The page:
Competitive transport, extraction and coordination chemistry of a number of ligands with selected transition and post-transition metal ions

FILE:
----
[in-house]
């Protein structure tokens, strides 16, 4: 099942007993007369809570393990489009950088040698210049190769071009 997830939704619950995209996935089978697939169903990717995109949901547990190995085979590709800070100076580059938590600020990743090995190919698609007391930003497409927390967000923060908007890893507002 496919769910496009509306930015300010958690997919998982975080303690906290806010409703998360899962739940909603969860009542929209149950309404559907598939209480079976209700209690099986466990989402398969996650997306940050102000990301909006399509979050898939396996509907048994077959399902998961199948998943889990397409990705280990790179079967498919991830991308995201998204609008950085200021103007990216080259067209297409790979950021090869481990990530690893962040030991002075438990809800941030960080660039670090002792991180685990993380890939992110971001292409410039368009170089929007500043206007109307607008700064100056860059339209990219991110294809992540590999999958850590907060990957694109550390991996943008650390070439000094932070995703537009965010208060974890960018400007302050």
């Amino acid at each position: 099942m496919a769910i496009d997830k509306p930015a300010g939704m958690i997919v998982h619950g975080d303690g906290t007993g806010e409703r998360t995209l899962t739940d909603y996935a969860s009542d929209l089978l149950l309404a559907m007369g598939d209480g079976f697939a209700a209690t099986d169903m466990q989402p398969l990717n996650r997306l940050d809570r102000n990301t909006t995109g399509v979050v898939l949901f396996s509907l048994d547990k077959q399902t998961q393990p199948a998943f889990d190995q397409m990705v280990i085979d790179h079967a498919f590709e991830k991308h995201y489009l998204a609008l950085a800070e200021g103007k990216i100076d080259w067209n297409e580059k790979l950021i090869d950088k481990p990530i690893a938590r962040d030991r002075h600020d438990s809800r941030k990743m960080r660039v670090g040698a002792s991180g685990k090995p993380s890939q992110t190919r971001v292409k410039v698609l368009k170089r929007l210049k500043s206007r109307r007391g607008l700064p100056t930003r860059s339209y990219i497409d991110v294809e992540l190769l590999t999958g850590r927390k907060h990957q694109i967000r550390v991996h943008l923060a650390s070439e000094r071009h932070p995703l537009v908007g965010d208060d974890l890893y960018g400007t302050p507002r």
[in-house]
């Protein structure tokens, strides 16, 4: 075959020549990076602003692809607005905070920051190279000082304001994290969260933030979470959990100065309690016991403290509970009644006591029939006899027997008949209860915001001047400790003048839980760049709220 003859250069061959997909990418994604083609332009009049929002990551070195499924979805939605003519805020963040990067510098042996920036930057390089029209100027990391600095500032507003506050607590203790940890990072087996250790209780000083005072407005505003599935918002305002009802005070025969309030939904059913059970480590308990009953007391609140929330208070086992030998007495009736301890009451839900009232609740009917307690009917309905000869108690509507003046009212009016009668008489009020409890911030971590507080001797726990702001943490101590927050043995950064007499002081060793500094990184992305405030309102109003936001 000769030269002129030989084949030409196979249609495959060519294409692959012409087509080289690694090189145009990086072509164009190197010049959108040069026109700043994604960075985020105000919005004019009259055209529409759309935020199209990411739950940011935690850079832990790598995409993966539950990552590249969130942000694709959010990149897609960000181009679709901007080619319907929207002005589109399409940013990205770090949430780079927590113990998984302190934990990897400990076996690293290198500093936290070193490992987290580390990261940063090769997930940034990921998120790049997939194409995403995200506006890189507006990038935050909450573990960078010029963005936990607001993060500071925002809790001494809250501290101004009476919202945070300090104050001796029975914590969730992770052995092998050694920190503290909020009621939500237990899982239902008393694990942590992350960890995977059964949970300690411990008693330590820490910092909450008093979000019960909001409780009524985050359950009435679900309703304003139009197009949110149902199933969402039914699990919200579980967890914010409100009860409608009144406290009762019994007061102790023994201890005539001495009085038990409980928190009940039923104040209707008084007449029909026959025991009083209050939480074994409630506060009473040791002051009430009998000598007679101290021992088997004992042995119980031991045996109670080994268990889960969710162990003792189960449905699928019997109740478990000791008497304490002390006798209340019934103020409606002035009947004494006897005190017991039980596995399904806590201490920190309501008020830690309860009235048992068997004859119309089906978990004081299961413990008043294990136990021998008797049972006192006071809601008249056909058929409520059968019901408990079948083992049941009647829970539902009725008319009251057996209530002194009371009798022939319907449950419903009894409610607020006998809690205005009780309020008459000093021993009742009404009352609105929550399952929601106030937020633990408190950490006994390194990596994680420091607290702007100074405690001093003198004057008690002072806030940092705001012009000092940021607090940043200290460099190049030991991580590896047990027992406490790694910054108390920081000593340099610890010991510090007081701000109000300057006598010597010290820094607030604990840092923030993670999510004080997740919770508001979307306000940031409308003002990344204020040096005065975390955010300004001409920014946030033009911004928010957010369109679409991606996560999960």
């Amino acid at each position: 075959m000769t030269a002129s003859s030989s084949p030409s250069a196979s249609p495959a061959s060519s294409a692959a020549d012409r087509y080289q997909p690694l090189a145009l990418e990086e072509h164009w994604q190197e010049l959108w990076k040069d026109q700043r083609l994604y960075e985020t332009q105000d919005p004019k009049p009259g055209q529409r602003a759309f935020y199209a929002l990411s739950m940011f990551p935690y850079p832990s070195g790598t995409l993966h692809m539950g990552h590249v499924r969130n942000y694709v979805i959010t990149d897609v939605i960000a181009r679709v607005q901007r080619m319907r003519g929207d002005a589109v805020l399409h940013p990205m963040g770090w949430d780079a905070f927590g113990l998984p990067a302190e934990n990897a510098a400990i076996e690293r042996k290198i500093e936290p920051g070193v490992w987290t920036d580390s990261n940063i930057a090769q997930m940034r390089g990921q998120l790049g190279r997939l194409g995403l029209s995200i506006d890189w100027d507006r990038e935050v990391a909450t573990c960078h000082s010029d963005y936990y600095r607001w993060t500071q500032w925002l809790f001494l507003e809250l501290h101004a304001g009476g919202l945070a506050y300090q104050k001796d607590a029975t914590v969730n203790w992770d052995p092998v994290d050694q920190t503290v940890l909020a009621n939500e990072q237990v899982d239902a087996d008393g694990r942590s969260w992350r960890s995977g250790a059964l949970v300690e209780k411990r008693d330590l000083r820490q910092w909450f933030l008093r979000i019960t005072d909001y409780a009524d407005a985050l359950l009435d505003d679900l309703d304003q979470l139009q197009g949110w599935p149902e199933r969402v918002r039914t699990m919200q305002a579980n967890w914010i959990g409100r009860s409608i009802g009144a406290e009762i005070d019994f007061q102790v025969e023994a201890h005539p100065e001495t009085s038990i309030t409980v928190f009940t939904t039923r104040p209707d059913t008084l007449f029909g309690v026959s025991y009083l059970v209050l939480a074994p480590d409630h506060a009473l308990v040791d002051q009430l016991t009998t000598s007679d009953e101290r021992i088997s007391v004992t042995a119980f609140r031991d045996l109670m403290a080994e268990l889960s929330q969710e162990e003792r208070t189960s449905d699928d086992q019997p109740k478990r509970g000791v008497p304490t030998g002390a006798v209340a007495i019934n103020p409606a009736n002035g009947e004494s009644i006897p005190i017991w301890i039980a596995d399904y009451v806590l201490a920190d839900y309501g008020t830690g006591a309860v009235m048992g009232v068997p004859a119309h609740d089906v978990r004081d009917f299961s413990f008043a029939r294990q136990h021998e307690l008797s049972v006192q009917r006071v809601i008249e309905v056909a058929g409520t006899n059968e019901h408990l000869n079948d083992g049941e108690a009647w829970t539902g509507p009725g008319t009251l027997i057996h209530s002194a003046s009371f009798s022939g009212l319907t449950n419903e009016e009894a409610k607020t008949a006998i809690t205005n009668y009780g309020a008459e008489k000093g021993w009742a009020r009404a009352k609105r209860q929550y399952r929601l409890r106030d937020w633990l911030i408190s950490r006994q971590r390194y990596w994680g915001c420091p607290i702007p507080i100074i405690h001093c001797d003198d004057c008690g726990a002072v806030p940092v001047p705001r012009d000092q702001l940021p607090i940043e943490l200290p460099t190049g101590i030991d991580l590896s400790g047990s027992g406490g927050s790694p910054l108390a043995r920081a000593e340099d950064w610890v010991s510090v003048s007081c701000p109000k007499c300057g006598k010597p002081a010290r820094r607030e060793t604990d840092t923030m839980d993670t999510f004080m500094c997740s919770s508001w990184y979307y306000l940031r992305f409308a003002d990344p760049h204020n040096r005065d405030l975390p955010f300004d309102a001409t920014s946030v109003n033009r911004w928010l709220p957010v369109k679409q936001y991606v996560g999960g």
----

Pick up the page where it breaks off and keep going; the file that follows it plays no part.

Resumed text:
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The competitive transport, extraction, and coordination chemistry for a series of N- (thio)phosphorylated (thio)amide and N-(thio)phosphorylated (thio)urea ligands were investigated with the seven transition and post-transition metal ions Co(II), Ni(II), Cu(II), Zn(II), Ag(I), Cd(II) and Pb(II). Three N-benzylated derivatives of 1,4,7,10- tetraazacyclododecane (cyclen) were synthesized and a similar study carried out with the same metal ions and the deprotonated precursors. The ligands were all potential specific carriers (ionophores) in the organic phase. The seven metal ions had equal concentrations in the source phase. The experimental arrangement for the transport studies employed a set-up involving three phases: a source phase and a receiving phase (both aqueous), separated by a chloroform membrane (organic phase). Competitive metal ion solvent extraction involved two phases: an aqueous phase and an organic phase. Similar conditions were used in transport and extraction studies. The metal ion concentrations in the aqueous phases were analyzed by atomic absorption spectroscopy (AAS). The transport results of deprotonated N-(thio)phosphorylated (thio)amides and N- (thio)phosphoryated (thio)ureas showed that PhC(S)NPO(OPri)2 (L1), BrPhC(S)NPO-(OPri)2 (L11) and PriNHC(S)NPO(OPri)2 (L16) transported Ag(I) into the receiving phase. Under these experimental conditions, L1 had the highest Ag(I) transport efficiency, at 36.3%, while L11 only transported one metal ion, viz. Ag(I). With NH2C(S)NP(S)(OPri)2 (L4), 94.6% of Ag(I) remained in the membrane phase. Thus L4 appeared to have the highest formation constant with Ag(I). A small amount of Cu(II) was also transported by L1, NH2C(S)NP(O)(OPri)2 (L9), L16 and ButNHC(S)-NPO(OPri)2 (L20). L20 had the highest selectivity for Cu(II). Results of competitive metal ion extraction studies revealed that most ligands extracted up to 100% Ag(I), except L1 and morpholine substituted ligands (L7, L17) . The formation constant of L1 effects a subtle balance between metal uptake and metal loss into and out of the respective membrane phase. HL7 and HL17 had low solubility in chloroform. L4 extracted the highest percentage of Cu(II) (49%). Two neutral ligands, PhCONHPO(OPri)2 (1) and BrPhCONHPO(OPri)2 (2) were isolated and their molecular structure determined. They had monoclinic unit cells in the space groups C2/c and P21/n, respectively. An unprecedented octanuclear [Ag(I)(L4-S,N)]8 (3) complex was also crystallized. The extended structure showed three different cavities alternating with two unique 16-membered rings, creating a novel AgS2N2 cage. Two polynuclear Cu(I) chelates with deprotonated L4 and L6 (tBuNHC(S)NP(S)(OPri)2) were isolated by the same crystallization method. The complex [Cu(I)(L4–S,S)]9 (4) consisted of a hexagonal-prismatic hexamer, which exhibited an unusual and unprecedented supramolecular “honeycomb” packing. The trinuclear [Cu(I)(L6–S,S)]3 (5) consisted of a 6-membered Cu3S3 ring attached to a hydroxy tetrahydrofuran molecule. Di-, tri- and tetra-benzyl-1,4,7,10-tetraazacyclododecane (cyclen) was synthesized, and characterized. None of these compounds was effective in metal transport under these experimental conditions. Nevertheless, Tetra-benzyl cyclen showed the highest extraction efficiency for Ag(I), at 100%, and the highest selectivity for Ag(I) extraction, compared to Cu(II). An intermediate of dibenzyl cyclen compound dibenzylated dioxocyclen (6) was crystallized and found a host THF molecule in the lattice. The crystal and molecular structure confirmed the cis-configuration. The X-ray structure of the Cu(II) complex with dibenzylated cyclen (7) was determined for the first time. It was found to have an ideal square pyramidal coordination geometry around the central metal ion. A serendipitous organic compound of isopropylammonium(isopropylamino)- oxoacetate mono-hydrate (8) was crystallized. The crystal was held together by inter-molecular hydrogen bonds, which lead to two-dimensional layers with hydrophobic interactions.